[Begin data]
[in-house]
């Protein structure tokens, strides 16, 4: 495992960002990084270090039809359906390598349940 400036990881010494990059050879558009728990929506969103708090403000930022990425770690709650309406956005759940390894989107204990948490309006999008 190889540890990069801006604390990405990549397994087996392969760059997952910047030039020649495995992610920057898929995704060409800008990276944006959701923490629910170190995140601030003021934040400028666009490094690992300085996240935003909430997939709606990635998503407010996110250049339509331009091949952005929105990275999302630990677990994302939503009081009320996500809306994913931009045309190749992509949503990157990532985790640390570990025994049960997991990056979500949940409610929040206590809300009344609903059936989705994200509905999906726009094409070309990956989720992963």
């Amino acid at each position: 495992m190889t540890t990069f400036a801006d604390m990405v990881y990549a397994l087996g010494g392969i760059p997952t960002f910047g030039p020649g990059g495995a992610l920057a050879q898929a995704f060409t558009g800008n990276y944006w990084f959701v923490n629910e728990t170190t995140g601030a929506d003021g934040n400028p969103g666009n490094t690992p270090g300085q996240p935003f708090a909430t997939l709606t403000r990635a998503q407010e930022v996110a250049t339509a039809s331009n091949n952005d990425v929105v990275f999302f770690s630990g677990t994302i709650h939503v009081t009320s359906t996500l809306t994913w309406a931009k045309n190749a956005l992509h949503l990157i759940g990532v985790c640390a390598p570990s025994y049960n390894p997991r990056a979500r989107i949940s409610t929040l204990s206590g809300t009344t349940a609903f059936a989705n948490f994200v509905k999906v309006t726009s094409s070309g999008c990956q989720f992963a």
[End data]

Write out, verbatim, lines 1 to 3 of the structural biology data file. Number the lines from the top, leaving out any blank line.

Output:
[in-house]
């Protein structure tokens, strides 16, 4: 495992960002990084270090039809359906390598349940 400036990881010494990059050879558009728990929506969103708090403000930022990425770690709650309406956005759940390894989107204990948490309006999008 190889540890990069801006604390990405990549397994087996392969760059997952910047030039020649495995992610920057898929995704060409800008990276944006959701923490629910170190995140601030003021934040400028666009490094690992300085996240935003909430997939709606990635998503407010996110250049339509331009091949952005929105990275999302630990677990994302939503009081009320996500809306994913931009045309190749992509949503990157990532985790640390570990025994049960997991990056979500949940409610929040206590809300009344609903059936989705994200509905999906726009094409070309990956989720992963």
């Amino acid at each position: 495992m190889t540890t990069f400036a801006d604390m990405v990881y990549a397994l087996g010494g392969i760059p997952t960002f910047g030039p020649g990059g495995a992610l920057a050879q898929a995704f060409t558009g800008n990276y944006w990084f959701v923490n629910e728990t170190t995140g601030a929506d003021g934040n400028p969103g666009n490094t690992p270090g300085q996240p935003f708090a909430t997939l709606t403000r990635a998503q407010e930022v996110a250049t339509a039809s331009n091949n952005d990425v929105v990275f999302f770690s630990g677990t994302i709650h939503v009081t009320s359906t996500l809306t994913w309406a931009k045309n190749a956005l992509h949503l990157i759940g990532v985790c640390a390598p570990s025994y049960n390894p997991r990056a979500r989107i949940s409610t929040l204990s206590g809300t009344t349940a609903f059936a989705n948490f994200v509905k999906v309006t726009s094409s070309g999008c990956q989720f992963a």